A small business owner recently told me she hated networking and avoided it whenever she could. She said, “I can never explain what I do so people understand it … and sometimes I just don’t feel like talking about work.”
I told her it might help to realize that when people ask what we do, they’re often just looking for a hook on which to hang a meaningful conversation.
Which is why it’s important to stop telling people what we do.
Well, do you know anyone who likes listening to a speech? Neither do I. The good news, there’s a way to transform traditional elevator SPEECHES (which tell what we do) into elevator CONNECTIONS that lead to intriguing two-way conversations. Here’s how.
If you don’t feel like talking about work, you can say, “I’m happy to talk about that … and first may I find out a little bit about you?”
Giving other people an opportunity to go first is rare and welcome. First, it establishes you’re genuinely interested in them. Secondly, you’re more likely to discover something in common (You both have kids? You both like to run? You went to the same college?) you both would enjoy talking about.
If this is a business-related gathering and you want to talk about your job, it’s still smart to not explain what you do. Here’s why.
I started an INC 500 workshop by saying, “Do you know ANYONE who likes listening to a monologue? Neither do I. In today’s world, people want two-way dialogues.That’s why, from now on, it’s smart to replace one-way elevator speeches with two-way elevator connections.”
An entrepreneur named Colleen raised her hand and said, “I agree with you in theory. I just don’t know how to do this in practice.”
I asked, “What do you normally say when people ask what you do?”
She said she explains she’s the CEO of a computed tomography and magnetic resonance imaging company.
A what?! None of us had any idea what she did. I asked, “Want a better way to introduce yourself?”
She replied with a heartfelt “Yes.”
“From now on, instead of explaining what you do (which is like trying to explain electricity), focus on the real-world results of what you do that people can relate to that they may have experienced. What are those?”
“Hmm. Well, I run medical facilities offering MRIs and CT scans.”
That’s better already, because we can see what you’re saying. What you do is no longer vague, it’s visual. Plus, we probably know someone who’s had an MRI or CT scan, so now we can relate to it.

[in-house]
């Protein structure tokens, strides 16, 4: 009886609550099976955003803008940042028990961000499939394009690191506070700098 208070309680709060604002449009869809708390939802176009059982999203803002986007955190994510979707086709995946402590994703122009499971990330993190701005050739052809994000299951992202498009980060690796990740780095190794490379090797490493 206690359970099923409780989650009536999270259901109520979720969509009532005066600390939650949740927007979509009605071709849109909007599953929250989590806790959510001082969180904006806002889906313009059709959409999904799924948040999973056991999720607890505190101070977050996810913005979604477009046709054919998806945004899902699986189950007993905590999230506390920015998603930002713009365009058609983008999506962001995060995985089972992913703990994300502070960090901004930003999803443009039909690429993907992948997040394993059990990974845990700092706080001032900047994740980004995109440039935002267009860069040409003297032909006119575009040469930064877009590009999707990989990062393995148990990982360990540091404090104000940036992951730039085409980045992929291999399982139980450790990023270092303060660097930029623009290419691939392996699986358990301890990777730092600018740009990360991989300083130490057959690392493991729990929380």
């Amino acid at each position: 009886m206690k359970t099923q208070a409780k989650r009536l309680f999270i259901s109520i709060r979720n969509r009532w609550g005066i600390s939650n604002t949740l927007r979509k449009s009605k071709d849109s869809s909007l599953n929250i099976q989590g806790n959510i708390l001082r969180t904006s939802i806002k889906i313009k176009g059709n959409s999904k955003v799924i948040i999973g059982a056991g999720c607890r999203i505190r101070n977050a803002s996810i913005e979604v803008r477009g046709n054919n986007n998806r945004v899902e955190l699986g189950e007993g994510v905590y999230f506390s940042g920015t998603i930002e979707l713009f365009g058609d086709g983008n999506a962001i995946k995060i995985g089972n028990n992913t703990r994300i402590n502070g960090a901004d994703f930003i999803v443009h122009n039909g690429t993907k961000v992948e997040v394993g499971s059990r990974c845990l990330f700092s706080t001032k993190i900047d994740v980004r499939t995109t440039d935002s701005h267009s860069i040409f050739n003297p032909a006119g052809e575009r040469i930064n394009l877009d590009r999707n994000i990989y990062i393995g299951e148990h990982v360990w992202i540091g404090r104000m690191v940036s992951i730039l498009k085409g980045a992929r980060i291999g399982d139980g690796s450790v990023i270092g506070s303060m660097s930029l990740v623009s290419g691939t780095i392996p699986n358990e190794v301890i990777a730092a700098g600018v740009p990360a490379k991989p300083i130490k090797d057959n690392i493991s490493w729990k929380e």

However, don’t stop there. When we tell people what we do, they say, “Oh,” which ends the conversation. We don’t want to end conversations, we want to open conversations. You can do that by asking a three-person question.”
“What’s this about a three-person question?”
“If you ask, ‘Have YOU ever had an MRI or a CT scan?”‘ and they haven’t, you’ve created a conversational cul de sac.
But if you ask, “Do you know anyone – could be a friend, family member, or someone at work – who’s ever had an MRI or a CT scan?” you give them options which increases the likelihood they know someone who has experienced what you do.”
“That makes sense. What next?”
“You listen. Imagine the person says, ‘I haven’t, but my daughter hurt her knee playing soccer.’
Confirm that connection by linking what you do to what they just said. You could say, ‘Well, I run the medical centers that provide MRIs like the one your daughter had when she hurt her knee.’
Their eyebrows will go up (a sure sign of intrigue) and they’ll probably say ‘Aaahh,” which is a lot better than an apathetic ‘Oh’ or a confused ‘Huh?’ It means they get what you do.
Now you can follow up by asking about her daughter’s knee and if she’s back playing soccer. You’ve just set up a mtually-interesting two-way conversation … all in under 60 seconds.”
Colleen sighed and said, “Why didn’t someone teach me this years ago? I can’t wait to share this with my staff.”
How about you? What do you say when people ask, “What do you do?” What do your employees or team members say?
Whether we like it or not, we will get asked this question for the rest of our life, everywhere we go. And what we say matters.
Think about the lost opportunity costs of Colleen’s inability to clearly, compellingly answer that question. She was surrounded by successful entrepreneurs, all in a position to partner with her or recommend her. But that wasn’t going to happen if they didn’t understand or value what she did.
Why is why, from now on, when people ask what you do, don’t tell them.
1. Ask a three part question. “Do you know anyone – could be yourself, a friend or a family member – who __________?” (and fill in the results of what you do they may have experienced.)
2. Listen to what they say. They’ll probably give an example of someone who has bought, used or benefitted from what you do.
3. Link what you do to what they just said. “Oh, we____ ” and fill in what your organiztion provides that they’ve experienced … using the same words they just used so they know you listened.
When you do this, you turn meaningless chit-chat into a mutually-meaningful conversation … all in under sixty seconds.
This can help you genuinely enjoy meeting people … all because you stop telling people what you do.
Try it. It works and it’s a win for all involved.
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Sam Horn is on a mission to help people create the life, work and relationships of their dreams. Her TEDx talks and books have been featured in New York Times, on NPR, and taught to Intel, Cisco, NASA, Capital One and YPO. This is excerpted from Sam’s Washington Post bestseller Got Your Attention?